Grateful Head has held strong over the last few years as a Toronto salon with one of the best names around. And as long as I've been heading there for the occasional trim or shakeup, I've known it to be a business wholly faithful to its Dundas West digs.
Needless to say, then, I was a little surprised to hear Grateful Head had picked up shop after five and a half years and moved over to Roncesvalles Ave . So I stopped by the new salon at Roncesvalles and High Park to chat with owner Lysa Fina about the move.
"The situation was sticky," she tells me as we settle on the window seat, overlooking the already bustling salon. Opened just a few days ago, Grateful Head is already having trouble fitting in their curious new Roncy customers along with loyal old clientele. "There were landlord issues, the building was falling apart, legal stuff," she continues. "We had to move."
Lysa was looking to move the business somewhere nearby, still in the Dundas West community, but she stumbled upon this spot on Roncesvalles and thought she'd jump on the opportunity. "There was nothing here," she says, pulling out her laptop, flipping through pictures of the original space. Unoccupied for over 20 years, I can see that the walls were literally falling off the foundation, and a lone toilet sitting near the back conveyed a certain level of hopelessness. Though Lysa obviously didn't see it that way.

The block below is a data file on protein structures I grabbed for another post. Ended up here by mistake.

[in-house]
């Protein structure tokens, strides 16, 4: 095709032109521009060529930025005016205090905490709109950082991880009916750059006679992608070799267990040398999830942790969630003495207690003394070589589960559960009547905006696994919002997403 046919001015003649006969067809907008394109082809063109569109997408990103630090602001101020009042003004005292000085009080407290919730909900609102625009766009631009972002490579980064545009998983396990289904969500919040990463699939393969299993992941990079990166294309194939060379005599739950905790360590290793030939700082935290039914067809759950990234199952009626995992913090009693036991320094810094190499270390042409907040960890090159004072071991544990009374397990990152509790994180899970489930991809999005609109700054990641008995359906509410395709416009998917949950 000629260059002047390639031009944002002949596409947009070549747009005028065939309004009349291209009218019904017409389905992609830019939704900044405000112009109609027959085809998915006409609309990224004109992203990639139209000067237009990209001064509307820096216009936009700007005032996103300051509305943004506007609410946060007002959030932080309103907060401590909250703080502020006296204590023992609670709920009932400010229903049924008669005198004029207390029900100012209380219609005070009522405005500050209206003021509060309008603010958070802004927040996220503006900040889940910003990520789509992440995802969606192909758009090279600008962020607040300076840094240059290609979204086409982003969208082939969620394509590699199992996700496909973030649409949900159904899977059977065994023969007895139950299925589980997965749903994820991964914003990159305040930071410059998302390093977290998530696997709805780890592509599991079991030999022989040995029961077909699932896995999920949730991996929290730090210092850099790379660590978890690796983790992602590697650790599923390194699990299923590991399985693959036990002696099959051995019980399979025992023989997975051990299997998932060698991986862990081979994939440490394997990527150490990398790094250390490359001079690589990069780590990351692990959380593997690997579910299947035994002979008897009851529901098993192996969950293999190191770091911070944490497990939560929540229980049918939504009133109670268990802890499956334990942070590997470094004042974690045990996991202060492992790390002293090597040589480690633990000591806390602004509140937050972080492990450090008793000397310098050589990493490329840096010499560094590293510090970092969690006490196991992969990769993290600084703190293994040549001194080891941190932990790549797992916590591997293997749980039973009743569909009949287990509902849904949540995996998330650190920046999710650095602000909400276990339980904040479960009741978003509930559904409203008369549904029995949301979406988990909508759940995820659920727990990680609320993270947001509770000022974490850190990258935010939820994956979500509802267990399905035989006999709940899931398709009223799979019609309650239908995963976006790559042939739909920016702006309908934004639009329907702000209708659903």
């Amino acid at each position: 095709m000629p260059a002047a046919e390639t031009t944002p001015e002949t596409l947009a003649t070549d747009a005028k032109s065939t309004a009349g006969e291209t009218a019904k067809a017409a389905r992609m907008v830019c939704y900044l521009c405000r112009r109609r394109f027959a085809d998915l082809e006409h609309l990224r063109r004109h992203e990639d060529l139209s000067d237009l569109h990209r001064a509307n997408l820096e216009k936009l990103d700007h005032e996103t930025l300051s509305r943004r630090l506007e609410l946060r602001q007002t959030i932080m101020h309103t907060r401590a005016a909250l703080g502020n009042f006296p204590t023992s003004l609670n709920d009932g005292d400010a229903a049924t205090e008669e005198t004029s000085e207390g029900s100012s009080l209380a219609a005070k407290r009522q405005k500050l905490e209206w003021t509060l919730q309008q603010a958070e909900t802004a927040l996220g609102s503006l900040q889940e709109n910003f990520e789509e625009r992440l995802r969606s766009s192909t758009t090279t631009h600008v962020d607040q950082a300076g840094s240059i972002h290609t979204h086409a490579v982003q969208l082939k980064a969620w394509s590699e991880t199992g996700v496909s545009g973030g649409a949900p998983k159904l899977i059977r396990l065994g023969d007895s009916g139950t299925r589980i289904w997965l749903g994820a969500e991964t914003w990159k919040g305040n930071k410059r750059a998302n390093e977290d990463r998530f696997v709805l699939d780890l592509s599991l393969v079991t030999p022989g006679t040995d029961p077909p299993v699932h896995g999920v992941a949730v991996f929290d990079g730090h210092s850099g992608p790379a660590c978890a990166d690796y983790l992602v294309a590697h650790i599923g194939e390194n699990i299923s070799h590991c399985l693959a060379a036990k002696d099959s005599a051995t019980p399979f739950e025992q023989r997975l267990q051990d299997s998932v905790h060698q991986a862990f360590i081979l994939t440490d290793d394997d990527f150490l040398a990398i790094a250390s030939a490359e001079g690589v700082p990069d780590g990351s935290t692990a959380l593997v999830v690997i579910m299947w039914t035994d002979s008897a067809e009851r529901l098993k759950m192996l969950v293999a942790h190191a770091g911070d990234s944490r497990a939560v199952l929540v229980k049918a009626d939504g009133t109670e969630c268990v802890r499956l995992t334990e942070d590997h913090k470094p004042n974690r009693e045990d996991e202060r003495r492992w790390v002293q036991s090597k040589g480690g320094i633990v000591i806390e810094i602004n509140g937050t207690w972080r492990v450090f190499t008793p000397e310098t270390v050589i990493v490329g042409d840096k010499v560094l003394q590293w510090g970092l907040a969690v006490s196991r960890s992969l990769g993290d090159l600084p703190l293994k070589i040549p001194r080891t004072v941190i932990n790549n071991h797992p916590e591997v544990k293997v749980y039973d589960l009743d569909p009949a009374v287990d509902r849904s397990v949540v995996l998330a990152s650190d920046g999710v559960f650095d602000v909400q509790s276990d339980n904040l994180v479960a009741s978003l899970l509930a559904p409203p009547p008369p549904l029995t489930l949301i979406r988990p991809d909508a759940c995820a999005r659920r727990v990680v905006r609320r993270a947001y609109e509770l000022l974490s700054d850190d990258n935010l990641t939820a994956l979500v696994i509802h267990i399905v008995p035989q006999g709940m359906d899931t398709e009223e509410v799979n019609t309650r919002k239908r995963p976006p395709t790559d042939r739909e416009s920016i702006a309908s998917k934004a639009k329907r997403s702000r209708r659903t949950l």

"It took 13 weeks," she says, "and it was me and my friends--the staff--here doing the demo ourselves before we hired a contractor."
The space has been remarkably redone, in typical Grateful Head style. Textured wallpaper on one wall, a rough, rustic finish on the other. And the back paper--the piĂ¨ce de rĂŠsistance, in my opinion--boasts small black skulls, indiscernible from the front entrance. The vibe is continued right through to the bathroom, which carries a fiery red glow inspired by a picture of a woman-arachnid hybrid framed and featured on the wall.
"We wanted rock and roll royalty," Lysa says, "and I think we got it."
Unlike the old Grateful Head space, this salon won't be hosting regular art shows. ("The hair will be the art here," Lysa says.") But it has dedicated a nook for staff art (including Lysa's albums) and will be hosting a CNIB fundraiser in 2012.
"We're still who we were," Lysa says as we head back to the front. "I refused to cut any staff."
And the reception? "Very, very, very enthusiastic," she says. "People have been so welcoming. It's lovely."
Photos by Dennis Marciniak